“Never give up!” They’re words of encouragement. Words that usually come from someone who has succeeded and they’re aimed at someone who’s had a fall or is trying to succeed. They’re easy to dismiss, hell, at times they’re down right discouraging. ‘If only it were as simple as they think’ a common thought when you’re running on a wheel and what you desire is right before your eyes. Paradoxically, trying not to go give up can be harder than trying. And yet, when the words come from one half of Me In A Million’s guitar duo, Daniel Weiland, they’re not the condescending cliche they have become to some, they’re believable and affecting.
The reason: Me In A Million have written a story worth believing in.
They’re a new band – formed in January 2013 – and since then, they’ve crossed the pond from Germany to the Florida-based Chango studios to work with Cameron Mizell (For All Those Sleeping, Memphis May Fire, I See Stars). All off the back of their own hard work and enthusiasm.
Speaking of, Still In The Balance, the band’s debut album, was written and recorded before they’d begun the search for a record label and before they’d played a single live show.
The idea was to show the label, which ever one it would be, that they’re “professional, show that [we’re] not amateurs but real musicians, willing to go the extra mile that’s necessary to get a label’s attention.”
As with all good stories, there are the ups and downs and once the album was finished and the band returned to Germany, it fell flat on its face.
“At first, not much came out of it,” Weiland is reflecting on the time they spent putting together press kits and reaching out to labels, “then we decided to release a second video [this time for] ‘PaniK’.”
The music video was where it began to waterfall. They soon met with Alex Schröder of Redfield Records and, as Weiland says “boom! Record deal.”
As well as it’s turned out for Me In A Million, Weiland is consciously aware that it could have all been for nothing. That they pulled it off makes the success that much sweeter. But, and there’s always a but, they were coming out of the German metalcore scene where no one in the band was a big name with connections and so they had nothing to lose.
Knowing that they hatched a plan, a simple one with big ambition.
“We wanted to show the world that we’re here,” says Weiland, “and we’re here to shake things up.”
It isn’t only their approach that they focused on. Right from the start, Me In A Million had their eyes set on becoming a big name. They knew they’d to need impress a label, they knew they’d need to make the trip to America (and hopefully many more) but they also knew they had to stand out in a genre flooded with similar acts.
“What we try to achieve is that every single song is instantly recognizable.” Weiland says talking about their committed approach to different song structures and feelings. “If you don’t have to think about which of our songs is playing, we succeeded!”
Coming from nothing and recording without a label, has given the band an opportunity to put out only what they’re happy with, when they’re happy with it. The result, as intended (and that’s what you learn with Me In A Million, everything is intentional), is an offering that shows a band that’s fully formed not one searching for direction. Before their trip to Chango Studios, they trashed an album worth of material, simply because “we thought we could do better” says Weiland.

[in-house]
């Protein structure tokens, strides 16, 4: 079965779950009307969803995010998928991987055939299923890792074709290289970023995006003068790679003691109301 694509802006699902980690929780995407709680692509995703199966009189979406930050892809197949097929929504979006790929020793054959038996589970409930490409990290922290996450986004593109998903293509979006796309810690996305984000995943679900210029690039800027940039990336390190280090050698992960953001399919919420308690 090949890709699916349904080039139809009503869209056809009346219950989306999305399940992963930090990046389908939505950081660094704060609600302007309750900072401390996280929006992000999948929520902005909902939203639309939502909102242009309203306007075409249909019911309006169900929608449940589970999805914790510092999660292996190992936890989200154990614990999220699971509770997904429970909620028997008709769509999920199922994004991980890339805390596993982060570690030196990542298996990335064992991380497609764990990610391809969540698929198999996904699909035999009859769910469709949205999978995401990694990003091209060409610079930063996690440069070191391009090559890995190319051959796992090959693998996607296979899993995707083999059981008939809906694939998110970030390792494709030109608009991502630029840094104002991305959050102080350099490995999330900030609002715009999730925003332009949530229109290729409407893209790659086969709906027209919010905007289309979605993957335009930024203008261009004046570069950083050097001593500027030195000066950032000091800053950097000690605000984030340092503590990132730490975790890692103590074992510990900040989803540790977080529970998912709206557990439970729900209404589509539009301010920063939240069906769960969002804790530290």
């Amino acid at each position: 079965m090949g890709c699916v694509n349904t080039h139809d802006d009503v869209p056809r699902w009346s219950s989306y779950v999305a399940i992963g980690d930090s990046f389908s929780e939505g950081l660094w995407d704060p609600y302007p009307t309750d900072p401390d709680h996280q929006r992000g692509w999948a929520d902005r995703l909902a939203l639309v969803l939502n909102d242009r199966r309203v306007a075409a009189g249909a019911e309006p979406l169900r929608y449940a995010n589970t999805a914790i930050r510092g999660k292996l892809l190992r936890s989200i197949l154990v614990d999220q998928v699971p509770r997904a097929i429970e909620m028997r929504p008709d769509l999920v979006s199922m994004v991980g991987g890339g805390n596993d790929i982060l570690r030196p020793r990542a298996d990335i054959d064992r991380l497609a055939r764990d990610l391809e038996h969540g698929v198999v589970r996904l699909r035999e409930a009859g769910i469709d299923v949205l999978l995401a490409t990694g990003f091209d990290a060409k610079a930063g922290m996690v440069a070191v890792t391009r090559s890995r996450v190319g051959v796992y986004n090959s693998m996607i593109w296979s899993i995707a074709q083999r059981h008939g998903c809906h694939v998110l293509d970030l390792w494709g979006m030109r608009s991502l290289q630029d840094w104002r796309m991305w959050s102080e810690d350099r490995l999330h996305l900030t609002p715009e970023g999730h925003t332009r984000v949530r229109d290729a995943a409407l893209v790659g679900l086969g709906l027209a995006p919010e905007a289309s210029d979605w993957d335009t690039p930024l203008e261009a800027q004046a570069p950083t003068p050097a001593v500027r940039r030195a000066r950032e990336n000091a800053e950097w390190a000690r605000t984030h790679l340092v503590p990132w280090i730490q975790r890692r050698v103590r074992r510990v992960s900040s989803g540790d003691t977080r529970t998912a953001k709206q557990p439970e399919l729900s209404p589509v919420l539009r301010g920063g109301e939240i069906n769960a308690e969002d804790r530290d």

For a band like Me In A Million the words “never stop at good enough” should ring as true as the ones “never give up”. If they’d stopped at good enough, with that first album of material, who knows where they’d have ended up (probably not all the way in a magazine based in Ohio). If one statement is a testament to how far they’ve come it’s the one that starts this interview and the one we could all learn from. Never give up.
It would have been easy to dismiss Still In The Balance. Metalcore – as you lose your teenage angst – becomes generic screams with manufactured breakdowns. A touch of Of Mice & Men, a handful of Memphis May Fire, a pinch of A Day To Remember and you have the makings of a record that will bring a teenager to their knees with relatable “life’s so hard I hate my parents” angst. Me In Million felt like they were heading that way. There were the breakdowns, exactly where they should be, and touches of electronics to freshen it up. Not that electronics are all that fresh.
They’re a genre band and that’s exactly what they set out to be. Which means you can’t escape the trades of the genre, the key elements that makes it metalcore, and the touches of now generic-but-becoming-cliche song writing.
The difference is that Still In The Balance is a debut album and it walks alongside the giants of the metalcore genre. Produced by Cameron Mizell (who’s produced for every notable metalcore band) it packs a helluva punch and caused more than one recoil in surprise. “The Life of Others” and “PaniK” are two tracks responsible for that surprise. One melodic, original, more heavy-rock meets industrial, the other a through and through metalcore track aimed directly at your face.
What Me In A Million have done is take metalcore and mould it to fit themselves (“Disappear” feels like a new album altogether and is a synth-heavy electronic track that mellows the album right out) and the result is something that clears a space in genre parameters. They’ve set out to create metalcore and they have but unlike other bands they’ve given themselves room to breathe.
By Sebastian Mackay